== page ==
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Life can be tough for those on fixed incomes: housing co-ordinator

Belleville Intelligencer, Tuesday, October 15, 2002
By Barry Ellsworth


Stories like that of Carole Meredith who can't find suitable accommodation in Belleville are all too common, says Reta Sheppard, a housing co-ordinator who compiles listings of rental places available in the private sector.

They are a very often occurrence at our office, she said. Belleville and area are an expensive place to live.

For example, a single person on Ontario Works receives $525 a month. But a one-bedroom apartment averages $550 a month, Sheppard said. So, as in the case of the Meredith family, people are forced to move in together.

That's what people end up doing, she said. If they are on a fixed income, they really don't have any choice.

Sheppard is not surprised Meredith cannot secure an apartment in the private sector, because of her inability to pay her former landlord for three months, even though it was a provincial computer error that caused the problem and the money was eventually forthcoming.

Her options are going to be a lot more limited, Sheppard said.

Meanwhile, there is a year-and-a-half to two-year wait for accommodation in non-profit housing, where people pay about 31 per cent of their gross income for affordable living accommodation.

So, nine people end up living in a three-bedroom home. A patient was kept in hospital longer than necessary because there was no accommodation for him.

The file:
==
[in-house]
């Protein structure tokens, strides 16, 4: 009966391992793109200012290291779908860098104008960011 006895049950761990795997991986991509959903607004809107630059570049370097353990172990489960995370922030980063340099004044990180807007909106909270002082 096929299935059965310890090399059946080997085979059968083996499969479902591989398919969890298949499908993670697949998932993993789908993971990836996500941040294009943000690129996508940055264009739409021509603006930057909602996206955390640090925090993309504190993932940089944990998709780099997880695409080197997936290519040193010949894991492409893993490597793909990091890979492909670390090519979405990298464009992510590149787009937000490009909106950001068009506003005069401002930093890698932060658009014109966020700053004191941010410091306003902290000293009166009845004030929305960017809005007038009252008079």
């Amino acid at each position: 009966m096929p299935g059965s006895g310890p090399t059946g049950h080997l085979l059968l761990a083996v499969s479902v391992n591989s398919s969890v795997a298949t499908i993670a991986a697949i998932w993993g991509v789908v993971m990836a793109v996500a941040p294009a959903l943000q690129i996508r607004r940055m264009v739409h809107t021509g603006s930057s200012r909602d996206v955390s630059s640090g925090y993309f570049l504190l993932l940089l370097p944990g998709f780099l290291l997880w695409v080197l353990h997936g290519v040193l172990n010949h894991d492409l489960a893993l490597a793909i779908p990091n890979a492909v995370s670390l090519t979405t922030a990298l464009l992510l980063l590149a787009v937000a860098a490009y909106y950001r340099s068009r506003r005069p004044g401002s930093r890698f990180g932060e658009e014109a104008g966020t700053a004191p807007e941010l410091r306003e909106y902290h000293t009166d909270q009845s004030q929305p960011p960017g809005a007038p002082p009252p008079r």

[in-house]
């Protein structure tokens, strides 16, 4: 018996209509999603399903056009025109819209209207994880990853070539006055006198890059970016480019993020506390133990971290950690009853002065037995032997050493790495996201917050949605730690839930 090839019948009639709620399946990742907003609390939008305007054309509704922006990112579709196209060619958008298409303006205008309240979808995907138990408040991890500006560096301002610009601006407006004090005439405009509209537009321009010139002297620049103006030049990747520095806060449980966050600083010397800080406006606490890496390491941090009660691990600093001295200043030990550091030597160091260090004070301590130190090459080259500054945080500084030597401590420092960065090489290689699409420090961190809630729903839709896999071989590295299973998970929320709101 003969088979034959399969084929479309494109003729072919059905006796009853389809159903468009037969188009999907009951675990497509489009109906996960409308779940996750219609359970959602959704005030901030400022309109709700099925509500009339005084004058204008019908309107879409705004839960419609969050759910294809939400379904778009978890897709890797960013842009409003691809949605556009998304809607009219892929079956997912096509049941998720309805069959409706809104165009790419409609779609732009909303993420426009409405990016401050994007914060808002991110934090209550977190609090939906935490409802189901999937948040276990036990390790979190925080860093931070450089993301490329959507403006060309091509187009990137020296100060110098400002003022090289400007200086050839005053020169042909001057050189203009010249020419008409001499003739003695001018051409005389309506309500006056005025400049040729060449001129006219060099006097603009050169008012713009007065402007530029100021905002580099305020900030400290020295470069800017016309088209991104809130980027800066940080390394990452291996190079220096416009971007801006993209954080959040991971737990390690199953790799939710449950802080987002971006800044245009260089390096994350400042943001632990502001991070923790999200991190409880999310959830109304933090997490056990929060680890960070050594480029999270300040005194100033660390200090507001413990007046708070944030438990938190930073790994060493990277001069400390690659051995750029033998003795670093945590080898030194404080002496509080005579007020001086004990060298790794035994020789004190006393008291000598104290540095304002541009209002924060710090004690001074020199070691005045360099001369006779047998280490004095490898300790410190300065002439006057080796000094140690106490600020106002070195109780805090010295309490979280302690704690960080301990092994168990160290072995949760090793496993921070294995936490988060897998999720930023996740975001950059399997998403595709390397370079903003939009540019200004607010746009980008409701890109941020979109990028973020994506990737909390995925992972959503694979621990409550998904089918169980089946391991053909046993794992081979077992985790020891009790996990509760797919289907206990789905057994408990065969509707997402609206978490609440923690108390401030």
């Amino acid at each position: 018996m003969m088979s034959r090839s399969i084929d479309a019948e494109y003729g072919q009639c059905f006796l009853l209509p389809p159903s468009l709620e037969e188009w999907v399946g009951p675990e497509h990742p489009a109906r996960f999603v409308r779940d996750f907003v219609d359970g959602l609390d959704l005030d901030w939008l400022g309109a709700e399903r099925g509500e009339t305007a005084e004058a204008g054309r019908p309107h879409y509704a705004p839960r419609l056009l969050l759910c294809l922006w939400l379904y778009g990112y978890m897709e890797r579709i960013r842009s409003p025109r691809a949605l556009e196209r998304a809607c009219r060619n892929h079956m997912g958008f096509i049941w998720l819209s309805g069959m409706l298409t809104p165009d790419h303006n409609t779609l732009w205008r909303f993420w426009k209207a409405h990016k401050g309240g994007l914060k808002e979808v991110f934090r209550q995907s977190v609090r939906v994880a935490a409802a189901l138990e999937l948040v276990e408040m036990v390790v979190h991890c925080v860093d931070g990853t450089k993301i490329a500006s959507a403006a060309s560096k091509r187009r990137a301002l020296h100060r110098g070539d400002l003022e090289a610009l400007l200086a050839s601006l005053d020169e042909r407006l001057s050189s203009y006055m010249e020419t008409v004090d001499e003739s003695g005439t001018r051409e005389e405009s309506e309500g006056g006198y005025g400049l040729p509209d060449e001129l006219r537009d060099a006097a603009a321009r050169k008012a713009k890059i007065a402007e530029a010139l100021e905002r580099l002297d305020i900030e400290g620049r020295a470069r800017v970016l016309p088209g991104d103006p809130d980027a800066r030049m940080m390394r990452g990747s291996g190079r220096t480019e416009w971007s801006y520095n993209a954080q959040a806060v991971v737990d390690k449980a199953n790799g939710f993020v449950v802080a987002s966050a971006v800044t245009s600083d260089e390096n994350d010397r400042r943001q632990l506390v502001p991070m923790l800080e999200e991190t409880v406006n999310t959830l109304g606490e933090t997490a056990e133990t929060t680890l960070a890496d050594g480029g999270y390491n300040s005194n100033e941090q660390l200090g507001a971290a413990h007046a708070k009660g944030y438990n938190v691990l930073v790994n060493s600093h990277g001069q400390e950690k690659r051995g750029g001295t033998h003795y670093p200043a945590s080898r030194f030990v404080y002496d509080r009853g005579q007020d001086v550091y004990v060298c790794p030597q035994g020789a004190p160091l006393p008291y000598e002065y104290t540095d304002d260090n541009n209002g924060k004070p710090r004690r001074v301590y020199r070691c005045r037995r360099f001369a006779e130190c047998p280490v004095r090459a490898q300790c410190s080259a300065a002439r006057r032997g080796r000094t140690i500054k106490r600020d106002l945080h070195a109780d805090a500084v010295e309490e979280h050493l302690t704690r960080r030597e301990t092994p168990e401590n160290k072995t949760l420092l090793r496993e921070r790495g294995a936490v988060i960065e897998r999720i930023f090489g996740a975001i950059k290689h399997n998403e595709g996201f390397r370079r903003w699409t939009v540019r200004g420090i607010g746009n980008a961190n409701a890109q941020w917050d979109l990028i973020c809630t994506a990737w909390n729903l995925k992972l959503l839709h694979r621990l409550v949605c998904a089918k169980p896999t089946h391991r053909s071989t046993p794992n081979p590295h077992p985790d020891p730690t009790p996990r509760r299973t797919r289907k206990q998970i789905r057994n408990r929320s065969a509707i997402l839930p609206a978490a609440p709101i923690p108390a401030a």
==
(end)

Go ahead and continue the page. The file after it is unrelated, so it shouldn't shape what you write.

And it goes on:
Tracey Logan, community programs manager for Hastings County, agreed with Sheppard that people often have to crowd in together just to keep a roof over their heads.

Oh, it's terrible, she said. There's no affordable housing.

That, despite almost 2,500 non-profit social housing units administered by boards of directors and Hastings County.

It sounds like a lot 2,500, said Scott Robertson, manager of housing program for the county. (But) we have a long waiting list.

As of Oct. 3, there were 1,017 households on that list, he said.

The goal of the housing program is to provide safe, affordable and modest housing to low-income residents of Hastings County. With the demand far outstripping the supply, the goal is not being met.

The units, scattered across the county but with the majority in Bancroft, Belleville and Trenton, range up to five-bedroom. But it is the smaller units that are particularly scarce, said Logan.

The majority of people who are waiting, are waiting for one-bedroom, she said.

The situation has led to some odd circumstances, Logan said. In one case a man was kept in Kingston General Hospital because there was no accommodation for him in Belleville. Finally the hospital said he had to leave and in desperation he ended up moving in with his ex-wife and her boyfriend, she said.

Two bedroom Belleville apartments, with heat and hydro included, run about $675 in the private sector, Sheppard said. A three-bedroom, probably a duplex, rents for $800-$850, with heat and hydro extra, she said.

A more modern three-bedroom home would cost $950, plus heat and utilities, she said.

Prices are slightly lower in Trenton, Sheppard said.


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